Gracia Kasoki Katahwa has stepped into a new role in the City of Montreal administration.
She joins the executive committee as the member responsible for human resources and the fight against racism. Now she’s associate advisor for reconciliation with Indigenous peoples.
That’s in addition to being mayor of the Côte-des-Neiges-NDG borough.
“I think it’s going really fast,” she laughed. “That’s what is exciting about this role is that you never get bored.”
Katahwa entered politics in 2021 making history as the first Black person to become mayor of a Montreal borough.
“I think the significance is that it will tell young women that if this is where you want to go, you can get it,” artist Pat Dillon Moore of the JAM Arts Centre reasoned.
Katahwa, a nurse, says entering local politics is just another way to help improve people’s health.
“Health is really global,” she pointed out. “I think at the municipal level we touch a lot of things that impact people’s health,” she explained, pointing to things like making sure sidewalks are free of ice or having adequate sports infrastructure in her borough, particularly in poorer areas.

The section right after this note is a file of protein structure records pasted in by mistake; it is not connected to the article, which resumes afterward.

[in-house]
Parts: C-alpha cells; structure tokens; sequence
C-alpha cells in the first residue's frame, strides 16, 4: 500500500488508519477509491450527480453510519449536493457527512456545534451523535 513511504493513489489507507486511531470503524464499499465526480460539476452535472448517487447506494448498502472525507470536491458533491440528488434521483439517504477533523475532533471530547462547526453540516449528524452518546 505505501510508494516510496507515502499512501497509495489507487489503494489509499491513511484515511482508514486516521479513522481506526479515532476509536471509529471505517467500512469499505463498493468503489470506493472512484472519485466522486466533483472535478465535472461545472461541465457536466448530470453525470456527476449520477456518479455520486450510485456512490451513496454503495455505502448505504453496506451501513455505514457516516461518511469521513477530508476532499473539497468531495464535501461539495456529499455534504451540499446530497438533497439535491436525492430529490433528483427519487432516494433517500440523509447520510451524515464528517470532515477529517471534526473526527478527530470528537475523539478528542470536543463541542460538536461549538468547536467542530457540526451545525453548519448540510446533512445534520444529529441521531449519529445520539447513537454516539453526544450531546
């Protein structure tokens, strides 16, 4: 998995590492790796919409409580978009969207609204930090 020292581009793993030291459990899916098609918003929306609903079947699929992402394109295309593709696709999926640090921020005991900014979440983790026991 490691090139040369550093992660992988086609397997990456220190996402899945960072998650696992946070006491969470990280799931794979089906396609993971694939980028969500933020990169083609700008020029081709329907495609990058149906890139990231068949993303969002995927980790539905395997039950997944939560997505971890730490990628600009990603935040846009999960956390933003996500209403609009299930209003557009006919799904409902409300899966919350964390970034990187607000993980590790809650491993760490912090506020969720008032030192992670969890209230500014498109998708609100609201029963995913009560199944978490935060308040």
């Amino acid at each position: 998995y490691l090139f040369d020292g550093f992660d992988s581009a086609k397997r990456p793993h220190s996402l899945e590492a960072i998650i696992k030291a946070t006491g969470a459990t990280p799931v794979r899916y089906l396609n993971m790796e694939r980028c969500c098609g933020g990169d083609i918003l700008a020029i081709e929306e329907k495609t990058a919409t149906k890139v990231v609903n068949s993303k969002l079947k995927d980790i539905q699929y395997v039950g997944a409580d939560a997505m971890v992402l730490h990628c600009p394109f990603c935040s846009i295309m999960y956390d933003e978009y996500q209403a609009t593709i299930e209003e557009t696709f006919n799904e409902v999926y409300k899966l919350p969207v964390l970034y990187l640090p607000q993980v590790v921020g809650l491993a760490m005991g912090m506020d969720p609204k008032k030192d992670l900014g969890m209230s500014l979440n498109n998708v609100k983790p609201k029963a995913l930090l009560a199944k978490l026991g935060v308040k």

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“Those are things that improve like global health of people, of families,” she said.
Not all of the things that she decided to do have been popular though. In 2023, the community was divided over whether or not to refurbish MacKenzie King Park with artificial turf, an issue which, she told Global News then, represented the debate of our time.
“How can we keep our green spaces but still provide sports infrastructure for kids in vulnerable neighbourhoods,” she said in an interview at the time.
Katahwa opted for turf, angering many. She admits that the toughest part of the job has been managing change, but that she has the tools to handle it.
“I’m a tough cookie,” she grinned.
As a Black woman in her position, she admits to feeling a certain degree of responsibility to set an example for black youth. She says, however, that the broader society also has a responsibility to fight racism. “The weight should not only be on us,” she insisted.
One huge advantage of having Black representatives in power, some argue, is that they can remind others how Black communities can contribute, and what individuals have done. “Because too many people at the city level don’t know,” Dillon Moore stressed.
Katahwa says she wants to continue to do just that.
© 2024 Global News, a division of Corus Entertainment Inc.